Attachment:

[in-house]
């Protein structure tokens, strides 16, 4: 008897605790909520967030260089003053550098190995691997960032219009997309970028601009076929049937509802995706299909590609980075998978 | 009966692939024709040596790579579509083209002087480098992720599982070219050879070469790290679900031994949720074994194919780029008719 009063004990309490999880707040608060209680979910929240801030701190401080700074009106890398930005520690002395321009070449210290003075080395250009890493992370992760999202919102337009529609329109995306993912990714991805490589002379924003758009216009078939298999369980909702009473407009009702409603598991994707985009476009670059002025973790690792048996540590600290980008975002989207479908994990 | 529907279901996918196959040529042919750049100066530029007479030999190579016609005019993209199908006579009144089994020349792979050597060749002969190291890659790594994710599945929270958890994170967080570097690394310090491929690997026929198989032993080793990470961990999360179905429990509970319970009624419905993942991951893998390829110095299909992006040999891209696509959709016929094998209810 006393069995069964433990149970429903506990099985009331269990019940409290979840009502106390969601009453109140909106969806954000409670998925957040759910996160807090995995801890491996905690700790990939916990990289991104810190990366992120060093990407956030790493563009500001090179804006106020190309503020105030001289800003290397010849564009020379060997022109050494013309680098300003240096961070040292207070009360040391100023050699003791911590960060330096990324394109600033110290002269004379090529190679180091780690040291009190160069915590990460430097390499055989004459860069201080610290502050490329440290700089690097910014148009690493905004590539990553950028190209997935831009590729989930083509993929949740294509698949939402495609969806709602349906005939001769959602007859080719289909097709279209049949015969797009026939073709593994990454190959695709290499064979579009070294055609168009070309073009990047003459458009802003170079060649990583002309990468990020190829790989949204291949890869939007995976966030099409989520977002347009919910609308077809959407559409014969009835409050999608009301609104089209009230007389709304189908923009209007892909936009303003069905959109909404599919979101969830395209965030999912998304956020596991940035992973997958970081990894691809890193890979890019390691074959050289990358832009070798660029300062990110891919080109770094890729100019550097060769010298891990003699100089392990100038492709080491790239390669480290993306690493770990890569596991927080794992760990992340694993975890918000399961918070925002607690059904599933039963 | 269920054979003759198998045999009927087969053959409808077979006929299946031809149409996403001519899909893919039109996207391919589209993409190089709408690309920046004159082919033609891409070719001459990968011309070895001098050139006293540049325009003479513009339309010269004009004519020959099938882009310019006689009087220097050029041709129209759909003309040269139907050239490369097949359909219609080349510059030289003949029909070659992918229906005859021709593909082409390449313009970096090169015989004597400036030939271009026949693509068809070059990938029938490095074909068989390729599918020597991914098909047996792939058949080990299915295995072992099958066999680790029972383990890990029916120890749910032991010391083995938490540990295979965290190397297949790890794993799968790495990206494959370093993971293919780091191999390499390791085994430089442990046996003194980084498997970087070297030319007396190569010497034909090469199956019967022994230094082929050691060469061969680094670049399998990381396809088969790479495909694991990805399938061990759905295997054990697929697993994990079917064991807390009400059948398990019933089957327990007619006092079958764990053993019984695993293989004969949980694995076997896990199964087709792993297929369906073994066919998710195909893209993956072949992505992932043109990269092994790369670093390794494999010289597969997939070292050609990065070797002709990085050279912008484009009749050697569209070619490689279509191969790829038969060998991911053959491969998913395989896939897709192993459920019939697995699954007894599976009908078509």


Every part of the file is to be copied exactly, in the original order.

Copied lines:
[in-house]
């Protein structure tokens, strides 16, 4: 008897605790909520967030260089003053550098190995691997960032219009997309970028601009076929049937509802995706299909590609980075998978 | 009966692939024709040596790579579509083209002087480098992720599982070219050879070469790290679900031994949720074994194919780029008719 009063004990309490999880707040608060209680979910929240801030701190401080700074009106890398930005520690002395321009070449210290003075080395250009890493992370992760999202919102337009529609329109995306993912990714991805490589002379924003758009216009078939298999369980909702009473407009009702409603598991994707985009476009670059002025973790690792048996540590600290980008975002989207479908994990 | 529907279901996918196959040529042919750049100066530029007479030999190579016609005019993209199908006579009144089994020349792979050597060749002969190291890659790594994710599945929270958890994170967080570097690394310090491929690997026929198989032993080793990470961990999360179905429990509970319970009624419905993942991951893998390829110095299909992006040999891209696509959709016929094998209810 006393069995069964433990149970429903506990099985009331269990019940409290979840009502106390969601009453109140909106969806954000409670998925957040759910996160807090995995801890491996905690700790990939916990990289991104810190990366992120060093990407956030790493563009500001090179804006106020190309503020105030001289800003290397010849564009020379060997022109050494013309680098300003240096961070040292207070009360040391100023050699003791911590960060330096990324394109600033110290002269004379090529190679180091780690040291009190160069915590990460430097390499055989004459860069201080610290502050490329440290700089690097910014148009690493905004590539990553950028190209997935831009590729989930083509993929949740294509698949939402495609969806709602349906005939001769959602007859080719289909097709279209049949015969797009026939073709593994990454190959695709290499064979579009070294055609168009070309073009990047003459458009802003170079060649990583002309990468990020190829790989949204291949890869939007995976966030099409989520977002347009919910609308077809959407559409014969009835409050999608009301609104089209009230007389709304189908923009209007892909936009303003069905959109909404599919979101969830395209965030999912998304956020596991940035992973997958970081990894691809890193890979890019390691074959050289990358832009070798660029300062990110891919080109770094890729100019550097060769010298891990003699100089392990100038492709080491790239390669480290993306690493770990890569596991927080794992760990992340694993975890918000399961918070925002607690059904599933039963 | 269920054979003759198998045999009927087969053959409808077979006929299946031809149409996403001519899909893919039109996207391919589209993409190089709408690309920046004159082919033609891409070719001459990968011309070895001098050139006293540049325009003479513009339309010269004009004519020959099938882009310019006689009087220097050029041709129209759909003309040269139907050239490369097949359909219609080349510059030289003949029909070659992918229906005859021709593909082409390449313009970096090169015989004597400036030939271009026949693509068809070059990938029938490095074909068989390729599918020597991914098909047996792939058949080990299915295995072992099958066999680790029972383990890990029916120890749910032991010391083995938490540990295979965290190397297949790890794993799968790495990206494959370093993971293919780091191999390499390791085994430089442990046996003194980084498997970087070297030319007396190569010497034909090469199956019967022994230094082929050691060469061969680094670049399998990381396809088969790479495909694991990805399938061990759905295997054990697929697993994990079917064991807390009400059948398990019933089957327990007619006092079958764990053993019984695993293989004969949980694995076997896990199964087709792993297929369906073994066919998710195909893209993956072949992505992932043109990269092994790369670093390794494999010289597969997939070292050609990065070797002709990085050279912008484009009749050697569209070619490689279509191969790829038969060998991911053959491969998913395989896939897709192993459920019939697995699954007894599976009908078509």